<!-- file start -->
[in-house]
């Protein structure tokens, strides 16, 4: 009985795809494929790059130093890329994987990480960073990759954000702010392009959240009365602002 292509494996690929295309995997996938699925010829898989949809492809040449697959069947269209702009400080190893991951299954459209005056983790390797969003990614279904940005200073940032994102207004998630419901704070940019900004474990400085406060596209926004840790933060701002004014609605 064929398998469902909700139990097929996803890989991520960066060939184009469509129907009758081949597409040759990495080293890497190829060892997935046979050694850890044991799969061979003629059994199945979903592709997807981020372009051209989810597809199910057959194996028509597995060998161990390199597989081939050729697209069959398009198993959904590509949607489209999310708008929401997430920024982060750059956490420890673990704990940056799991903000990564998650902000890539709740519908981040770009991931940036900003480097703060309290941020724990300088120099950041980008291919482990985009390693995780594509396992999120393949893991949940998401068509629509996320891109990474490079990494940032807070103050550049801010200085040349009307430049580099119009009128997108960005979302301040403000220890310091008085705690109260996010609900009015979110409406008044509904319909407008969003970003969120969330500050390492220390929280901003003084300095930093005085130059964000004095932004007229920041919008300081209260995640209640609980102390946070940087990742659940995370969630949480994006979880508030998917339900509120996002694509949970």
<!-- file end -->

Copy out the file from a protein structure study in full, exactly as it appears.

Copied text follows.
[in-house]
């Protein structure tokens, strides 16, 4: 009985795809494929790059130093890329994987990480960073990759954000702010392009959240009365602002 292509494996690929295309995997996938699925010829898989949809492809040449697959069947269209702009400080190893991951299954459209005056983790390797969003990614279904940005200073940032994102207004998630419901704070940019900004474990400085406060596209926004840790933060701002004014609605 064929398998469902909700139990097929996803890989991520960066060939184009469509129907009758081949597409040759990495080293890497190829060892997935046979050694850890044991799969061979003629059994199945979903592709997807981020372009051209989810597809199910057959194996028509597995060998161990390199597989081939050729697209069959398009198993959904590509949607489209999310708008929401997430920024982060750059956490420890673990704990940056799991903000990564998650902000890539709740519908981040770009991931940036900003480097703060309290941020724990300088120099950041980008291919482990985009390693995780594509396992999120393949893991949940998401068509629509996320891109990474490079990494940032807070103050550049801010200085040349009307430049580099119009009128997108960005979302301040403000220890310091008085705690109260996010609900009015979110409406008044509904319909407008969003970003969120969330500050390492220390929280901003003084300095930093005085130059964000004095932004007229920041919008300081209260995640209640609980102390946070940087990742659940995370969630949480994006979880508030998917339900509120996002694509949970």